Summit Financial has clinched its 13th minority investment in a registered investment advisor. Through its affiliate Summit Growth Partners, the firm has acquired a less than 20% stake in Kandor Global, an RIA that targets ultrahigh-net-worth clients globally, according to CEO Stan Gregor. Financial terms of the deal, which closed in the first quarter, weren’t announced.

The international wealth-management business has gone through much change in the last decade, Gregor tells Barron’s. Many large firms, including Wells Fargo (ticker: WFC), UBS (UBS) and Bank of America (BAC) have exited the space. For example, Wells Fargo in January decided to stop catering to clients outside the U.S. Summit, due to the turmoil, was looking for an advisor that catered to international clients, Gregor says.

Kandor, of Miami, provides investment services, tax and estate planning, as well as analytics to Latin American ultrahigh-end entrepreneurs, families, and institutions. This includes clients in the U.S. or in their home country, Gregor says. Kandor, led by CEO Guillermo Vernet, is positioned to take advantage of the international disruption. “We were very impressed with Kandor Global’s leadership team and are excited about our partnership,” Gregor says in a statement.

“We are seeing more and more highly successful Latin American entrepreneurs and families flock to the U.S. to expand their businesses and their wealth. We have the experience and resources through Summit Growth Partners to serve this specific subset of clients at the highest level and address their unique financial needs,” Vernet says in the statement.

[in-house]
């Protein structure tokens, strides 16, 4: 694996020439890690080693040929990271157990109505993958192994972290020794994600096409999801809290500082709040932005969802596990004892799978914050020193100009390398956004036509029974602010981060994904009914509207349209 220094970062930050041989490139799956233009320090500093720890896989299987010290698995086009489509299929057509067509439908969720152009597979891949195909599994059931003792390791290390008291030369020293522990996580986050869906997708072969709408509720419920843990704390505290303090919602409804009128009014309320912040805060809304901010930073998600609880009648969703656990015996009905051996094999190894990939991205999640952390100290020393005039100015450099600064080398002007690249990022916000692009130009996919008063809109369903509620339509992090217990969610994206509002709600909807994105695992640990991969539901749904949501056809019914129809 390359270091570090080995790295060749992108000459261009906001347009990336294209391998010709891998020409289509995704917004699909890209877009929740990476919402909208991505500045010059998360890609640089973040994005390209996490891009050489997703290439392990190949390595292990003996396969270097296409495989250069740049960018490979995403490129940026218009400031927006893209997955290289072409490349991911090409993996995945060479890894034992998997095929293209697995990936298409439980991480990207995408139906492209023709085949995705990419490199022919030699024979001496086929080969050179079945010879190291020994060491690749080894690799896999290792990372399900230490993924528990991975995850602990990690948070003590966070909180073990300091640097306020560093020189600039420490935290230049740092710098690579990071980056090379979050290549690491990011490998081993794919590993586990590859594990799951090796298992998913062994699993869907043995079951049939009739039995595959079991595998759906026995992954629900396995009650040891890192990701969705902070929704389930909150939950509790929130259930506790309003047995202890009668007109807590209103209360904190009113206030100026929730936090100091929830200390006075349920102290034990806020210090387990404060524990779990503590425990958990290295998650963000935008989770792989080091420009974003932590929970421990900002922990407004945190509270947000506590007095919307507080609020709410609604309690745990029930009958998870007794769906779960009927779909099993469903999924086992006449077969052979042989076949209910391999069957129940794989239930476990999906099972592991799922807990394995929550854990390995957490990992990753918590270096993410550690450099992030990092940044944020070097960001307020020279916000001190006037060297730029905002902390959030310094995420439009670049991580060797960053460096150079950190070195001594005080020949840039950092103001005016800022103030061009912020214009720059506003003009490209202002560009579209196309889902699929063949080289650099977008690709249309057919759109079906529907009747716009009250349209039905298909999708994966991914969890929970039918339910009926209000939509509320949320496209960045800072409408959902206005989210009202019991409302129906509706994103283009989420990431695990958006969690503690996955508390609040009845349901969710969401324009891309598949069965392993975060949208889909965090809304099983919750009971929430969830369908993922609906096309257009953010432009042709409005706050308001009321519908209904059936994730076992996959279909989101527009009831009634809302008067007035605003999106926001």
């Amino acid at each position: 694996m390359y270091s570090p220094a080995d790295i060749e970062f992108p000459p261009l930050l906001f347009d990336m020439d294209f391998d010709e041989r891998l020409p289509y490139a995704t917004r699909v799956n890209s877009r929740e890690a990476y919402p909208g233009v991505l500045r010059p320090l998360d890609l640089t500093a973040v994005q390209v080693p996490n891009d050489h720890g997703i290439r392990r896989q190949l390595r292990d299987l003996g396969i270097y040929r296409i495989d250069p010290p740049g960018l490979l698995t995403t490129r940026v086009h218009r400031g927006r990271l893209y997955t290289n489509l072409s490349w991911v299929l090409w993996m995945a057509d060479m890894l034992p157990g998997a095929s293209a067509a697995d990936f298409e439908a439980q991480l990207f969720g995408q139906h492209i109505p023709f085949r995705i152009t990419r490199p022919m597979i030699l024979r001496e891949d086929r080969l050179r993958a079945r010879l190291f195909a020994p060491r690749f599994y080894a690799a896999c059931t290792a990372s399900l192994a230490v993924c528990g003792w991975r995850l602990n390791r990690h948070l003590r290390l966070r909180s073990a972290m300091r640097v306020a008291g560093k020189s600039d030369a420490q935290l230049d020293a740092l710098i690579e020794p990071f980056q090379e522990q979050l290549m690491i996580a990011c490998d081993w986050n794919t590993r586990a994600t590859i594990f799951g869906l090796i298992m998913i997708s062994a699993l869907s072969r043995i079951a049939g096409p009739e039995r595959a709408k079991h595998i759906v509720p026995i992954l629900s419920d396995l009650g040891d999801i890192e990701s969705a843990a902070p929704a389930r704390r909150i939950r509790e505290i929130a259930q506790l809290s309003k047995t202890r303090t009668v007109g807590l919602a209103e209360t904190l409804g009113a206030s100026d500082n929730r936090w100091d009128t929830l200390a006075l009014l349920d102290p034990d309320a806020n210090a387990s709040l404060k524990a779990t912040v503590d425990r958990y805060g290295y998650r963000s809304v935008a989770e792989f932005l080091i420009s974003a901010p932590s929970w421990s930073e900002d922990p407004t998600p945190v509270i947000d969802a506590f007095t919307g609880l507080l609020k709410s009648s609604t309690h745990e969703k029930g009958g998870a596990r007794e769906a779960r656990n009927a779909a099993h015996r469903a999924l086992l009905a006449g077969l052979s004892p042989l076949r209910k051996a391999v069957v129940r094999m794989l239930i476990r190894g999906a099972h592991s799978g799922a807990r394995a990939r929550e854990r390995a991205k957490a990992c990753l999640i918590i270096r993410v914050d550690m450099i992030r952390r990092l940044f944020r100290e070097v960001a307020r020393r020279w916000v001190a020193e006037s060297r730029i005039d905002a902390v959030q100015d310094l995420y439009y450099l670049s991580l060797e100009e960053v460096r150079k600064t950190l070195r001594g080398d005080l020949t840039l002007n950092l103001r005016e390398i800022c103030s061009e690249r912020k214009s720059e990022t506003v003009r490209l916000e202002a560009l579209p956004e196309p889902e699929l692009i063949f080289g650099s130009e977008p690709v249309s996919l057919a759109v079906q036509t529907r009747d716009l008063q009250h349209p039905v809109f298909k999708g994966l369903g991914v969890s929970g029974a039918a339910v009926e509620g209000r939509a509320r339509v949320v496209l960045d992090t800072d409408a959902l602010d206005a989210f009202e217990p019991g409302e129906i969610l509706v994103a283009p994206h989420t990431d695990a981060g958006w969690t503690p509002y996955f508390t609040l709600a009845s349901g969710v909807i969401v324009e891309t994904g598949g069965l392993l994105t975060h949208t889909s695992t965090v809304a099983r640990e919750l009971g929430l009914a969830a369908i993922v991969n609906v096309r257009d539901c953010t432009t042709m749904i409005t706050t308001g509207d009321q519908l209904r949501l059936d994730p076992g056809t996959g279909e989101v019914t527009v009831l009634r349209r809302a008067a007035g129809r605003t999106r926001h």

Kandor was not up for sale, Gregor says. Neither Kandor nor Parsippany, N.J.-based Summit used an investment bank on the transaction.

 

The investment is the 13th for the financial services firm since it launched Summit Growth Partners in the fourth quarter. Summit is currently in discussions with roughly a dozen RIAs, Gregor says. The firm targets minority stakes in advisors that are looking to grow. It typically invests “seven figures” while the smallest firm in its portfolio has $140 million in assets under management and the biggest has $1.3 billion, Gregor says. Kandor has $450 million in AUM.

 

Summit seeks to invest in RIAs that want to sell a portion of their business, possibly 20%, where the advisors retain control of the businesses, Gregor says. “We have no desire to do a private-equity buyout and then the advisors become employees of some sort of model. That wouldn’t fly. You stay in control,” he says. Summit also provides options for older advisors who are seeking a succession plan, Gregor says. 

Summit Financial Holdings, the parent of Summit Growth, Summit Financial, Summit Risk Management and Summit Advisory Services, is also weighing options to monetize its business This could include an initial public offering, Gregor said. When asked about the timing of a possible IPO, Gregor says: “I don’t know when that might happen. … Right now, we’re focused on growth and helping advisors build their practice and their companies. It’s a ways away.”